Dear Friends

The number one cause of death for men and women in the US is Coronary Heart Disease (CHD).  And, the leading cause for CHD is Metabolic Syndrome. One-quarter of the American population has Metabolic Syndrome (see NIH: NHLBI, 2015).

CHD’s risk factors include high blood pressure, high blood cholesterol, high triglycerides, obesity, physical inactivity, diabetes, and stress (Saini et al., 2010; Serino et al., 2014).

What Therapeutic Food Supplements support a healthy heart?

Therapeutic Food protocol.

Beta Glucan High Potency Synbiotic– 1 heaping tablespoon BID, preferably before 2 largest meals, or 2 tablespoons in your protein shake once daily.

Phyto Power– 2 capsules daily.

Chromium Bio-organic with Beet– 1 capsule BID, preferably before 2 largest meals.

Food Science

Beta Glucan High Potency Synbiotic provides oat bran that is rich in soluble beta glucan fibers, red beet root soluble and insoluble fibers rich in the flavonoid betalain, the soluble chicory root fiber inulin, and pedigreed lactic acid probiotics—all healthy food ingredients shown by research to support the reduction in the risk markers for obesity, diabetes and CVD.

There is a multitude of research that strongly suggest dietary fiber reduces the risk of metabolic syndrome (Grooms, 2013).  The Beta Glutcan Synbiotic provides a diverse collection of fibers shown to nutritionally support healthy heart.

Whitehead et al. (2014) performed a meta-analysis on 28 randomized controlled trial son the effectiveness of oat bran beta glucans to lower LDL cholesterol.  Oat beta glucan reduced LDL and total cholesterol by 0.25 mmol/L and 0.30 mmol/L respectively at doses of 3g.d.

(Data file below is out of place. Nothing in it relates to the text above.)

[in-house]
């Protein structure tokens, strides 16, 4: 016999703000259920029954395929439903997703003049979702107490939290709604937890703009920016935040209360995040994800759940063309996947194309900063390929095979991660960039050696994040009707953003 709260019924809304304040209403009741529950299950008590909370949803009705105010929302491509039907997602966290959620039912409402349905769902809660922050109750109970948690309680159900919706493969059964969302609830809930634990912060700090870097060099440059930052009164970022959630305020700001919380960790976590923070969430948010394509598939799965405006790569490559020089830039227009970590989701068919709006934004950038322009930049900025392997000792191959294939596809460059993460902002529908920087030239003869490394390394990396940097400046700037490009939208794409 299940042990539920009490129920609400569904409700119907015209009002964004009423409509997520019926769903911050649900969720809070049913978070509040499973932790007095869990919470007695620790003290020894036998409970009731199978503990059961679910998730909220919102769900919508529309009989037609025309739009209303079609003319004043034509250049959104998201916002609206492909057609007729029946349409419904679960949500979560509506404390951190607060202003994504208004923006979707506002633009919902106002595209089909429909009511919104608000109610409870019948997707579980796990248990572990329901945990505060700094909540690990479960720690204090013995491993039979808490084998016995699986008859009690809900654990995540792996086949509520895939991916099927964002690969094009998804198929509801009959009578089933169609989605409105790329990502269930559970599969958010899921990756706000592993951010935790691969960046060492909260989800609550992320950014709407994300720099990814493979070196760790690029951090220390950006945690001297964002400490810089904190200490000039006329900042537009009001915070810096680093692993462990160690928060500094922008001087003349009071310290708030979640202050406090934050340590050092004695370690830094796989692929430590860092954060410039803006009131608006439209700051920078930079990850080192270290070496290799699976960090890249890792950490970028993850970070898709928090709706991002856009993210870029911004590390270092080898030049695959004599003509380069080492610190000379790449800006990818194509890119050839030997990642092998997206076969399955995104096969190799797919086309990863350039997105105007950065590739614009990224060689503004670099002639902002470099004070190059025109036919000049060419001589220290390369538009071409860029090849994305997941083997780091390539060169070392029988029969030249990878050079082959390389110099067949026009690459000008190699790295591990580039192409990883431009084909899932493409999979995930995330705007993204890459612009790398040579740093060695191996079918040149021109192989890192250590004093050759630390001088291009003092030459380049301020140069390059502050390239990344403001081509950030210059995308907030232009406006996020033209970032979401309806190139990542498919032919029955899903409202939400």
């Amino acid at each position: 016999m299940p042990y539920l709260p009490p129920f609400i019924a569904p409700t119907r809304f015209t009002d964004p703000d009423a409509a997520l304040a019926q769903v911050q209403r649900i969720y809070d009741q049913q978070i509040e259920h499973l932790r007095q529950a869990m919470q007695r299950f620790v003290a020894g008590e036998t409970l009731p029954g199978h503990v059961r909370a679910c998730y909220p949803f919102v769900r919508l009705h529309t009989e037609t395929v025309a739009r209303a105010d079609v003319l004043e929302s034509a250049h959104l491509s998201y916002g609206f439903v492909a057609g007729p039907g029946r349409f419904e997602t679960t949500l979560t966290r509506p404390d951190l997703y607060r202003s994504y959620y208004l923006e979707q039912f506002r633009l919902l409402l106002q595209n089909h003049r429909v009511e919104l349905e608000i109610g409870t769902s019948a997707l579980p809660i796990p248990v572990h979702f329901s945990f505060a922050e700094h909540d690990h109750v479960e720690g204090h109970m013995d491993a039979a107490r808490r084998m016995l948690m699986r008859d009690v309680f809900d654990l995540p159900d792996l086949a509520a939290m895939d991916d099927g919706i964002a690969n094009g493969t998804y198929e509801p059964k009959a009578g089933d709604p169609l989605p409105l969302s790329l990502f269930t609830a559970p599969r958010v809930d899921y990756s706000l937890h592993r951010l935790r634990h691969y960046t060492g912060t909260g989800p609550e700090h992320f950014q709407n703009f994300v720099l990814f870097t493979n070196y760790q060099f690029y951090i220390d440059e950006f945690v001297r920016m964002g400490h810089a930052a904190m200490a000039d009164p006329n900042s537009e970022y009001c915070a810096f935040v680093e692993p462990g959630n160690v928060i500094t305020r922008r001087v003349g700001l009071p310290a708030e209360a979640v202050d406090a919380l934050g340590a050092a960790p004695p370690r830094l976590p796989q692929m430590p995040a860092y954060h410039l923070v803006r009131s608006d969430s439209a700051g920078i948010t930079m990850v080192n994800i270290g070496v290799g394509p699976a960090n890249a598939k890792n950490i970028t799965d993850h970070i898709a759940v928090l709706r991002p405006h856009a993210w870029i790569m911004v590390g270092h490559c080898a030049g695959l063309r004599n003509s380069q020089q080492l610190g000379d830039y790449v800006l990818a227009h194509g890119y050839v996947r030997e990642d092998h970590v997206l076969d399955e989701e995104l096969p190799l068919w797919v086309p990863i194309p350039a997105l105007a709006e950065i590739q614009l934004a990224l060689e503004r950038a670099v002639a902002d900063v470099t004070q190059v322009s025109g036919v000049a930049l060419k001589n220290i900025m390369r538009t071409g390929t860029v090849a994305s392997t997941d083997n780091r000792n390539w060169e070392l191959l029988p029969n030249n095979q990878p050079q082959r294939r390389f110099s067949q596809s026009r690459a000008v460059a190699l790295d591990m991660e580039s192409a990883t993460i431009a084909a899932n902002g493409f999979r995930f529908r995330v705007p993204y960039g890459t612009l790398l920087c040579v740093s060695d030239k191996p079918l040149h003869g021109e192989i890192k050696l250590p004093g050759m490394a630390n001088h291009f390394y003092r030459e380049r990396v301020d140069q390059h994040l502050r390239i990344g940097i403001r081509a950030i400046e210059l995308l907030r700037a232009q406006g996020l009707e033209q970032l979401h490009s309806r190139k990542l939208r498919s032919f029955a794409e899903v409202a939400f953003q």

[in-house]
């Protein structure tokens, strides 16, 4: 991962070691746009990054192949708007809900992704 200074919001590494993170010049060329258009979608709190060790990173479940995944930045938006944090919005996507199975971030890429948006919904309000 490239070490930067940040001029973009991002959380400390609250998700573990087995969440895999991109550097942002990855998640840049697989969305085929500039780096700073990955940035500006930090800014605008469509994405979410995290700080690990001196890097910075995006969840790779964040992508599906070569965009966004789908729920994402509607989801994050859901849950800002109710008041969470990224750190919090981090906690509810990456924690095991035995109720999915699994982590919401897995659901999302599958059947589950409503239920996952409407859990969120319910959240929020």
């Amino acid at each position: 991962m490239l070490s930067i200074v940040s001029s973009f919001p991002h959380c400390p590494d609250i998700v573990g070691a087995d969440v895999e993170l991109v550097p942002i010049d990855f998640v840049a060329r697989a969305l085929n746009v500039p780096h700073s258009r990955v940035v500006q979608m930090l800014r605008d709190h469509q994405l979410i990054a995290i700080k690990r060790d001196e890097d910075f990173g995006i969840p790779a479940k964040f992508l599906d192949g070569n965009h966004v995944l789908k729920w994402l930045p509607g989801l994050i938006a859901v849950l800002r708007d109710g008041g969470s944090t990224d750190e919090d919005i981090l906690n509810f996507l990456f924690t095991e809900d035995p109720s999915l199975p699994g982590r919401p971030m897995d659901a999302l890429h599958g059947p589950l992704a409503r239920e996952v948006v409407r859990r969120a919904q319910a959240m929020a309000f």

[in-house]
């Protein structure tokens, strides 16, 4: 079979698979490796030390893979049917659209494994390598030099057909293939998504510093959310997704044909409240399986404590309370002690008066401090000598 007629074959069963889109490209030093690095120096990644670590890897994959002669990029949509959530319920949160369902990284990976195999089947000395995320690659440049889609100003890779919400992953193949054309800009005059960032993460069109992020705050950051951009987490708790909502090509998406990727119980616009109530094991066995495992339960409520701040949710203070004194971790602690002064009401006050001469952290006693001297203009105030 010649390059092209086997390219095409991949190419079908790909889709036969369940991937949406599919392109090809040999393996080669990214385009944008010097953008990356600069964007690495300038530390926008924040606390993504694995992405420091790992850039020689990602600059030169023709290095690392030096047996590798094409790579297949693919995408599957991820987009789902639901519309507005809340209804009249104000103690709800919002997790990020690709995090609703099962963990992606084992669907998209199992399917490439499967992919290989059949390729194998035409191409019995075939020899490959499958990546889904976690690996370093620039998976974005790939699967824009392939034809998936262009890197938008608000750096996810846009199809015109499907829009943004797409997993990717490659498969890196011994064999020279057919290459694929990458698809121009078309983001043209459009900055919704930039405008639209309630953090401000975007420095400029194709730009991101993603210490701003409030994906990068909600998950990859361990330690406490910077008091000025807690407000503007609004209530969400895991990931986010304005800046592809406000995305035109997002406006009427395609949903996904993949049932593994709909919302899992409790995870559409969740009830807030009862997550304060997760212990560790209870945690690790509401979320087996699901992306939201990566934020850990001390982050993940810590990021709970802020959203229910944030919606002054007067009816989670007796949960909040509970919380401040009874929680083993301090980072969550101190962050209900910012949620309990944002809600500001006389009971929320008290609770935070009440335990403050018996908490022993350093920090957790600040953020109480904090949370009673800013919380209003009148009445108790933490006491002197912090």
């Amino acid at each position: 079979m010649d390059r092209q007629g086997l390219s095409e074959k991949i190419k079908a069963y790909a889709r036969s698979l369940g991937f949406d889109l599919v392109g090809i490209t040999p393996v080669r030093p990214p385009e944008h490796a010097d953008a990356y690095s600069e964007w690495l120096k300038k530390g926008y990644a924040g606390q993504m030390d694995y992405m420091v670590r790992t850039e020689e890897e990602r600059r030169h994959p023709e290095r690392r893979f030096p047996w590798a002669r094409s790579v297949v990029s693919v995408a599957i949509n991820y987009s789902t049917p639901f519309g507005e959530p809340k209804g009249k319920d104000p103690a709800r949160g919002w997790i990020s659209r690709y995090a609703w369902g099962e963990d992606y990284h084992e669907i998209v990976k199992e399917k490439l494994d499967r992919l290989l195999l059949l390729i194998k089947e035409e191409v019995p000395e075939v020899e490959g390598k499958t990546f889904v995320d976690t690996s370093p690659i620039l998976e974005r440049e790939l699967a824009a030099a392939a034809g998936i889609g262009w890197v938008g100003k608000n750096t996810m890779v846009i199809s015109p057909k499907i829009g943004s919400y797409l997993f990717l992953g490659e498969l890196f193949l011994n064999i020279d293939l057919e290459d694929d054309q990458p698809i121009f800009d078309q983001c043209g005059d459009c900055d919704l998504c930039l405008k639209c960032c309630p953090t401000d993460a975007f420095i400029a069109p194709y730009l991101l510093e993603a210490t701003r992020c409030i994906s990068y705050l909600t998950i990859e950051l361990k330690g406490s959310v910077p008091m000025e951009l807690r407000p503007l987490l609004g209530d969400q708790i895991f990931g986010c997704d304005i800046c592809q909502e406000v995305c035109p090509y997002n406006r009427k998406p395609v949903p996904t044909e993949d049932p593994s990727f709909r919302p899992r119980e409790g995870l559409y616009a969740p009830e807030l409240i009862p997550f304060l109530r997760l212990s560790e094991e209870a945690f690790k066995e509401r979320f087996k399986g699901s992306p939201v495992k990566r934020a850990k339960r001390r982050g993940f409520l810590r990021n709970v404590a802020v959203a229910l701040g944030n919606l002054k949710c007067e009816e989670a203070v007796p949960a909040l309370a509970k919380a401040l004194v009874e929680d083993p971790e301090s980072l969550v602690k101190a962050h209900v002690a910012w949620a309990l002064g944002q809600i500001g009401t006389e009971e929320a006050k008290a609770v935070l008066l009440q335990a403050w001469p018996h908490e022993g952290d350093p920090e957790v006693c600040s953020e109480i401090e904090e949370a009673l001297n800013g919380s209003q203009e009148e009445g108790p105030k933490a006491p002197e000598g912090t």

Data from multiple researches find strong support for the hypothesis that the fiber inulin (prebiotic) inhibits hepatic lipogenesis (formation of cėolesterol), inducing a significant hypotriglyceridemic effect (Saini, 2010).

DiRienzo (2014) reviewed 26 clinical studies and two meta-analyses and found amongst others that L. acidophilus plus inulin (prebiotic) significantly decreased LDL cholesterol.
Their conclusion was that probiotic intake as a therapeutic lifestyle change can have a positive effect on reduced CHD risk factors.

Phyto Power contains three species of wildcrafted rosehips (the whole fruit and seeds), four species of wildcrafted dandelions (aerial parts and flower), and four species of wildcrafted blueberry Fruit > 95% and leave and stems < 5%).  Alaska wild berries range from 3 to 5 times higher in ORAC value than cultivated berries from the lower 48 States.  For example, cultivated blueberries have an ORAC scale of 30.  Alaska’s wild dwarf blueberries measured 85 (Dinstel, 2013).

Phyto Power’s broad array of phytonutrients (catechins, organic acids, vitamins, flavonoids, carotenoids, anthocyanins, polyphenols) provide support as antioxidants, in cardiovascular protection, for anti-atherosclerosis, to improvement of endothelial function and for anti-inflammation; as well as supporting, anti-apoptosis, anti-aging, anti carcinogen, anti-microbial and neurological protection (Han, 2007). Pure anthocyanins are up to seven times more effective as antioxidants inhibiting lipid peroxidation than alpha tocopherol (Lila, 2004).

Research has shown that the catechin family of flavonoids provides protective phytonutrients particularly from catechin, epicatechins and epigallocatechin gallate.

Endothelial dysfunction, a prognostically relevant key event in atherosclerosis, is characterized by a decreased bioactivity of nitric oxide (NO) and impaired flow-mediated vasodilation (FMD).  Schroeter et al., (2006) showed in healthy male adults that the ingestion of flavanol-rich cocoa was associated with acute elevations in levels of circulating NO species, an enhanced FMD response of conduit arteries, and an augmented microcirculation.

Nagao et al., (2007) observed, in a protocol sample of 240 subjects, that green tea extract high in catechins reduces body fat and cardiovascular risks including a decrease in systolic blood pressure. Low-density lipoprotein cholesterol was also decreased to a greater extent in the catechin group.

Lorenz et al. (2007) investigated the effect of milk in preventing the beneficial effects of tea relative to vascular protection, and found that casein in milk binds to catechins inhibiting their beneficial functioning as antioxidants.  Their conclusion was that milk counteracts the favorable health effects of tea on vascular function.

The wilds of Alaska provide an amazing environment for powerful plants and berries— fertile volcanic ash soil, and a harsh environment that challenges plants to put out high levels of phenols (e.g. flavonoids) to protect themselves.